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Eye See


Build an eye with all its different parts.

Parts of the eye

The front part of the eye is the cornea; this tough clear film is sensitive to foreign bodies and also bends the light as it enters the eye. We then come to the iris, the coloured part of the eye. The iris controls how much light enters the eye. The light then travels through the lens which focuses the light. It then travels through the vitreous humour, which is the gel in the middle. The light is then focused on the retina where we find cells called rods and cones. The rods and cones are light receptors - the rods are sensitive to dim light as well as black and white whereas the cones are sensitive to colour. Finally we reach the optic nerve, which sends this information to the brain.

Depth perception

We have what is known as stereoscopic vision- because our eyes sit side by side, each eye captures a slightly different view. When signals from the two eyes reach the brain, they are superimposed and processed into a single picture with depth. As a result, we get a 3D picture and are able to judge distances. when light enters the eye it is refracted (bent) by the cornea and lens so that the light comes into focus on the retina. Most prey species (such as rabbits) have monocular vision - their eyes are on each side of their head. This gives them a greater field of view, which is useful for spotting predators. This does however come at a cost: they have poor depth perception.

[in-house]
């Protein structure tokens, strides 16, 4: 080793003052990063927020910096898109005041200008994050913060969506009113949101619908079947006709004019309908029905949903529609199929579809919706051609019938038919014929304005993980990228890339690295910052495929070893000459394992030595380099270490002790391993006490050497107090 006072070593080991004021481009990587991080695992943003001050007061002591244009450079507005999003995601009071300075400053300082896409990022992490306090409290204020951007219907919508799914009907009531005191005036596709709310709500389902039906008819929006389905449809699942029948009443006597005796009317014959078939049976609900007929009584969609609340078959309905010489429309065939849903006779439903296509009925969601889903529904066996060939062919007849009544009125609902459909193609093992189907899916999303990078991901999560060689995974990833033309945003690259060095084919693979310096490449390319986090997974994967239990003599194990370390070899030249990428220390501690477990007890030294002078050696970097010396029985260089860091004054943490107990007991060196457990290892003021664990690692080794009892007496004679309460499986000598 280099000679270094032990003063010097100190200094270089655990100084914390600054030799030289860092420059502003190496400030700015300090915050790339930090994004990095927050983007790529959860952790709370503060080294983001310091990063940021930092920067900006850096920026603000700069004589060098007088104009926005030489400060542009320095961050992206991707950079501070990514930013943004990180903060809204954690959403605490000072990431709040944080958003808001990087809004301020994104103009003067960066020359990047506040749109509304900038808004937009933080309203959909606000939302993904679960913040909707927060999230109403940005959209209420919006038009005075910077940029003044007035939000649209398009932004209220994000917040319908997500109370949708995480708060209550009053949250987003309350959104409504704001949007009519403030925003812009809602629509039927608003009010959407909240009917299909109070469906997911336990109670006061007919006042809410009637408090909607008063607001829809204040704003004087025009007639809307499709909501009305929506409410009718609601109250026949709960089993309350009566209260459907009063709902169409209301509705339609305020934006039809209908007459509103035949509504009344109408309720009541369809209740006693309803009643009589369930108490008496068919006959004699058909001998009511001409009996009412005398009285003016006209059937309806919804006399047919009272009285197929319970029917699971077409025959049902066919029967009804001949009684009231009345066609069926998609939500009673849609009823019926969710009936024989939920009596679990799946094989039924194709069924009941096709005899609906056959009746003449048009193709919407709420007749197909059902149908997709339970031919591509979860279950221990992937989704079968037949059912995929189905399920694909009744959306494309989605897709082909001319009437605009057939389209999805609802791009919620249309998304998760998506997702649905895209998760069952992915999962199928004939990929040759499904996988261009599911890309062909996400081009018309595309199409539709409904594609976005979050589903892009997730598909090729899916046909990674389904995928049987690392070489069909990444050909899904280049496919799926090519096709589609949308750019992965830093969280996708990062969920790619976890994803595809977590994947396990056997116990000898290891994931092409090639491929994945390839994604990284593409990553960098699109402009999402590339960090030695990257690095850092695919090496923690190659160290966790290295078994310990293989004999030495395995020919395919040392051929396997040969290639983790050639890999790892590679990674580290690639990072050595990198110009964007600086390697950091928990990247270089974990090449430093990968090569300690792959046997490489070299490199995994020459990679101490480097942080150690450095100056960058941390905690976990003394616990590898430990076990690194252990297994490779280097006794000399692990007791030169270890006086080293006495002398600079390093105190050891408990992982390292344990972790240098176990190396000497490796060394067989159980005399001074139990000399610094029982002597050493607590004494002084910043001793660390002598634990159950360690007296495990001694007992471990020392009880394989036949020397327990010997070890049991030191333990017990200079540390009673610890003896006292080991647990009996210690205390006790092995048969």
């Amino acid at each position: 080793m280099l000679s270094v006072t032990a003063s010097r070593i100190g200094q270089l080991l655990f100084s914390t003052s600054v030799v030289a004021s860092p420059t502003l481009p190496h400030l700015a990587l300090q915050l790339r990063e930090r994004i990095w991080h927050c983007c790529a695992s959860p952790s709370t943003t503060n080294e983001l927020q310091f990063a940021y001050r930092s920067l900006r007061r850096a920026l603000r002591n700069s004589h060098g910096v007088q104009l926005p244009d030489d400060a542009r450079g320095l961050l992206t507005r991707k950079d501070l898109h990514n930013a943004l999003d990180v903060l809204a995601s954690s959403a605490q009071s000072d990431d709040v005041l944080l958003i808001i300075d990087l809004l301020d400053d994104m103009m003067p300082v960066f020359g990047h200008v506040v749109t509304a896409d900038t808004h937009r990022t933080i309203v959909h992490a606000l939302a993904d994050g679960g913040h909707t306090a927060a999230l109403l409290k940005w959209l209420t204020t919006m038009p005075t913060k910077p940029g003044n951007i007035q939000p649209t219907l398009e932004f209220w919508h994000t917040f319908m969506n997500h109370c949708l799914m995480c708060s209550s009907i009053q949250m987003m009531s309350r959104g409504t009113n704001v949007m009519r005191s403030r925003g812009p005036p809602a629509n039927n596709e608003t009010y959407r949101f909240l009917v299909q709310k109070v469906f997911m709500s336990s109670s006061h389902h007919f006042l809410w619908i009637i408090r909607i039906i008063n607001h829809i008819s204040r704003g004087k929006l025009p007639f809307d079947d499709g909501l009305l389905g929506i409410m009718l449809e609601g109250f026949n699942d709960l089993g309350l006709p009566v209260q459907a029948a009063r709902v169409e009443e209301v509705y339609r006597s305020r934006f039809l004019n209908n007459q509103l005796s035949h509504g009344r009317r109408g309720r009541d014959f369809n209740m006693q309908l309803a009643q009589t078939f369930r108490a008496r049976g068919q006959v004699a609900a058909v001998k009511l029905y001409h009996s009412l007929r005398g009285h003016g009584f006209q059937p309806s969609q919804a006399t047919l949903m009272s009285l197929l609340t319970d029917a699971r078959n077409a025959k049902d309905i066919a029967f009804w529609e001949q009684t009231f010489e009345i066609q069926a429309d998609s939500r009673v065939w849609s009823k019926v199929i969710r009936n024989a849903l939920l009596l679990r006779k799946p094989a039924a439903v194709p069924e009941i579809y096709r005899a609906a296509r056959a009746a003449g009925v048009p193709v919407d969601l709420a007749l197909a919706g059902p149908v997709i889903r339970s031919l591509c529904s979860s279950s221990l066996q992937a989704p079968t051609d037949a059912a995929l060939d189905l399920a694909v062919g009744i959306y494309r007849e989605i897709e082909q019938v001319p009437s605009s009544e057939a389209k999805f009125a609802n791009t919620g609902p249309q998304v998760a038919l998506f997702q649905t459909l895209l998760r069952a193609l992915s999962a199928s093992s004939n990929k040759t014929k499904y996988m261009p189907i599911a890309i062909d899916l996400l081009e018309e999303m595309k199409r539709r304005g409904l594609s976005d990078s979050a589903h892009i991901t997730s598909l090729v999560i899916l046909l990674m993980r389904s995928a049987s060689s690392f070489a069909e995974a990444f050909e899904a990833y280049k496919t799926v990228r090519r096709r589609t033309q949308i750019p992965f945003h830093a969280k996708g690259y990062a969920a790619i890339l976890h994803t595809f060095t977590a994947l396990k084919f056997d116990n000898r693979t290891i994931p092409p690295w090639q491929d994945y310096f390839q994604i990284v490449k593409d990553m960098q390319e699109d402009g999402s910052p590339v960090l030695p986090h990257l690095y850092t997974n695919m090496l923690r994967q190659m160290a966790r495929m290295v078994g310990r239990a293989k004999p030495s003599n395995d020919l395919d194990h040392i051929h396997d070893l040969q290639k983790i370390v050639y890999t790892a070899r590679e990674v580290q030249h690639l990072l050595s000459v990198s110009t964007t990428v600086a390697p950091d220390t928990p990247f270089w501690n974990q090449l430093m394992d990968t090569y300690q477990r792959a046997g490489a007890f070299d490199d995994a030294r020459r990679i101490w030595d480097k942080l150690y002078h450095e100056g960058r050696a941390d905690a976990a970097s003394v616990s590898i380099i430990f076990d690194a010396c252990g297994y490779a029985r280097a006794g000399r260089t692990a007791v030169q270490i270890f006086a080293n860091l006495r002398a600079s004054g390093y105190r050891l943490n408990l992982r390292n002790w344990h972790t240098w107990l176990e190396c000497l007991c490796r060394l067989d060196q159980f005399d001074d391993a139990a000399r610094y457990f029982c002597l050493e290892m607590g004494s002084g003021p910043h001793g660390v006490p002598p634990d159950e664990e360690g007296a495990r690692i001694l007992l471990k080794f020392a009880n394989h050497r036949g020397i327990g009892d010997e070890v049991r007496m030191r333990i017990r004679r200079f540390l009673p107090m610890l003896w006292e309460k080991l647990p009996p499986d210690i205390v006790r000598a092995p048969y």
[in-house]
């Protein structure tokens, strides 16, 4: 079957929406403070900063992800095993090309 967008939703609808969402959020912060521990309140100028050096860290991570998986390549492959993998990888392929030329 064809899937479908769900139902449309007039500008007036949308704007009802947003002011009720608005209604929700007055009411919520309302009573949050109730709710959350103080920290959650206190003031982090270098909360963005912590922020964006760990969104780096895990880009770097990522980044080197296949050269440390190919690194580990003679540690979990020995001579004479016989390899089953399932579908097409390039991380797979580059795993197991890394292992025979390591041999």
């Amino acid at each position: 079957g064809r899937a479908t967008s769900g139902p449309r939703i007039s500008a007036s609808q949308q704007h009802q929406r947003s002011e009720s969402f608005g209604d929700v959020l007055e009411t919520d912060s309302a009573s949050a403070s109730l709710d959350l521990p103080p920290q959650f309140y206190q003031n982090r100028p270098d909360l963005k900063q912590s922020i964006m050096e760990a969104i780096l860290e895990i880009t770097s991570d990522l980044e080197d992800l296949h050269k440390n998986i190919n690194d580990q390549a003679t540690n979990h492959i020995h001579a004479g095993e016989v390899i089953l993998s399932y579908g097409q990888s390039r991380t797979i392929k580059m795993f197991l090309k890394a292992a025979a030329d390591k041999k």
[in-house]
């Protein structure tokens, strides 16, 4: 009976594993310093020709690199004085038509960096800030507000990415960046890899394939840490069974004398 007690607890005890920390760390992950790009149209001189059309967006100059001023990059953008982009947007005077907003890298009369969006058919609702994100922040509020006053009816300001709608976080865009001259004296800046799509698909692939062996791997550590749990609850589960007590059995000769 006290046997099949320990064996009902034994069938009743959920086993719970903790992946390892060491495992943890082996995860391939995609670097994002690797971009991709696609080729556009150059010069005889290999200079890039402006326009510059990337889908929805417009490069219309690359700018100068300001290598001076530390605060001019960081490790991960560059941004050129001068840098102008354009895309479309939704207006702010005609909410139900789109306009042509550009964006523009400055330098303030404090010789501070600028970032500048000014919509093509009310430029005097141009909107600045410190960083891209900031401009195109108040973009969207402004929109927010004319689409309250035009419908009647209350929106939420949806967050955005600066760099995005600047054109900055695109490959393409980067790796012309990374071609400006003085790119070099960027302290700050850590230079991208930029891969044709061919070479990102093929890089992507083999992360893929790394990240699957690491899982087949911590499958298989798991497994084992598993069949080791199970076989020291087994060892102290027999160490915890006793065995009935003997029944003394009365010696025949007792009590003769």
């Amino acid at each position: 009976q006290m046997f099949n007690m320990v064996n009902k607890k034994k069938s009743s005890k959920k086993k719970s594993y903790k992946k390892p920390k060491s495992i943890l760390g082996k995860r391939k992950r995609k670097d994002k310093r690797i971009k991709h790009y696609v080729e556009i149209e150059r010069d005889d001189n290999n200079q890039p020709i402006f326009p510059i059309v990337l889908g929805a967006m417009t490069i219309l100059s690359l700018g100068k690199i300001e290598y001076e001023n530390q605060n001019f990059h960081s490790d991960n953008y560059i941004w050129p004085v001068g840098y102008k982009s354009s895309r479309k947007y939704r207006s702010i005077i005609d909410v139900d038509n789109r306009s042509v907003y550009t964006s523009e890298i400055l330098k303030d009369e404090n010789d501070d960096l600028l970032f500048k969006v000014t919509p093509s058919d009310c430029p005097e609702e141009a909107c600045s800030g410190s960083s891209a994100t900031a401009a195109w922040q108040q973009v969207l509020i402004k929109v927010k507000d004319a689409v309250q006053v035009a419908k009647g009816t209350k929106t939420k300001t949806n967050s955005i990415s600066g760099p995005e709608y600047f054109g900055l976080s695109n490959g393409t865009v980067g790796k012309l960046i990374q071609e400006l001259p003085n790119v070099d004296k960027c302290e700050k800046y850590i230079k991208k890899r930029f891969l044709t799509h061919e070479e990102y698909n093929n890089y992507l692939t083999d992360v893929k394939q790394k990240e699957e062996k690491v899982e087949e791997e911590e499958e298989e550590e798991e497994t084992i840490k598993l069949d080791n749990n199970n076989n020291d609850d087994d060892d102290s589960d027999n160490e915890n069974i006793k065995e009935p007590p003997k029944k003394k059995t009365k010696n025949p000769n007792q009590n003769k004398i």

Exhibits like this

Nearby exhibits

Look Closer

Welcome to Look Closer, Techniquest's brand new digital tool. We're trialling Look Closer as a way of offering you a closer look at the science demonstrated by many of our exhibits. You'll find visitor sheets, videos, articles on contemporary science as well as fun trails to navigate your way around the exhibition space.

Speak to our Science Communicators to find out more.